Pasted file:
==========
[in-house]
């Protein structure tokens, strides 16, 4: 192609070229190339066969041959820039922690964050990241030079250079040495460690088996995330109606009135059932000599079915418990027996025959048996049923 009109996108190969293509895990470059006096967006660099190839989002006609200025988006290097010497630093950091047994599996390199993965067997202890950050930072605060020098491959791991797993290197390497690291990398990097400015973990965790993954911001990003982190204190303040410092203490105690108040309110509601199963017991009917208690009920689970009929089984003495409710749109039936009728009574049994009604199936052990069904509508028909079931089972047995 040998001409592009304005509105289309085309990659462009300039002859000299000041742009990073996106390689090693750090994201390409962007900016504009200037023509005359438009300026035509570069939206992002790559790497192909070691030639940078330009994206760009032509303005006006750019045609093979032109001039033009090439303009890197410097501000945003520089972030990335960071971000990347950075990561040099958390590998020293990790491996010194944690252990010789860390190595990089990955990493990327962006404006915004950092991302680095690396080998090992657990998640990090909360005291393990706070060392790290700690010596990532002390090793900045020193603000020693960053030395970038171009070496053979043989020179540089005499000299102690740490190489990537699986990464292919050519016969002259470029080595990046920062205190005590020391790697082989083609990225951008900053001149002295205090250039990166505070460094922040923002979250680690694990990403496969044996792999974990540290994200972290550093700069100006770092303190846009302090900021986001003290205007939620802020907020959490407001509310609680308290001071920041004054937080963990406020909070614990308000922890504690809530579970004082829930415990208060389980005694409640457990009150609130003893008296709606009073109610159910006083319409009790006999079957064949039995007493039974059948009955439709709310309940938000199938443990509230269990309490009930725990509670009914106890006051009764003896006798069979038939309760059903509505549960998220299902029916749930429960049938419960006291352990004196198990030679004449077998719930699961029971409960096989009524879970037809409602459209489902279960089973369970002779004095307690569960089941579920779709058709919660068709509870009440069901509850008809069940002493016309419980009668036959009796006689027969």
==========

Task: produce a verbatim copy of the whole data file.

[in-house]
């Protein structure tokens, strides 16, 4: 192609070229190339066969041959820039922690964050990241030079250079040495460690088996995330109606009135059932000599079915418990027996025959048996049923 009109996108190969293509895990470059006096967006660099190839989002006609200025988006290097010497630093950091047994599996390199993965067997202890950050930072605060020098491959791991797993290197390497690291990398990097400015973990965790993954911001990003982190204190303040410092203490105690108040309110509601199963017991009917208690009920689970009929089984003495409710749109039936009728009574049994009604199936052990069904509508028909079931089972047995 040998001409592009304005509105289309085309990659462009300039002859000299000041742009990073996106390689090693750090994201390409962007900016504009200037023509005359438009300026035509570069939206992002790559790497192909070691030639940078330009994206760009032509303005006006750019045609093979032109001039033009090439303009890197410097501000945003520089972030990335960071971000990347950075990561040099958390590998020293990790491996010194944690252990010789860390190595990089990955990493990327962006404006915004950092991302680095690396080998090992657990998640990090909360005291393990706070060392790290700690010596990532002390090793900045020193603000020693960053030395970038171009070496053979043989020179540089005499000299102690740490190489990537699986990464292919050519016969002259470029080595990046920062205190005590020391790697082989083609990225951008900053001149002295205090250039990166505070460094922040923002979250680690694990990403496969044996792999974990540290994200972290550093700069100006770092303190846009302090900021986001003290205007939620802020907020959490407001509310609680308290001071920041004054937080963990406020909070614990308000922890504690809530579970004082829930415990208060389980005694409640457990009150609130003893008296709606009073109610159910006083319409009790006999079957064949039995007493039974059948009955439709709310309940938000199938443990509230269990309490009930725990509670009914106890006051009764003896006798069979038939309760059903509505549960998220299902029916749930429960049938419960006291352990004196198990030679004449077998719930699961029971409960096989009524879970037809409602459209489902279960089973369970002779004095307690569960089941579920779709058709919660068709509870009440069901509850008809069940002493016309419980009668036959009796006689027969």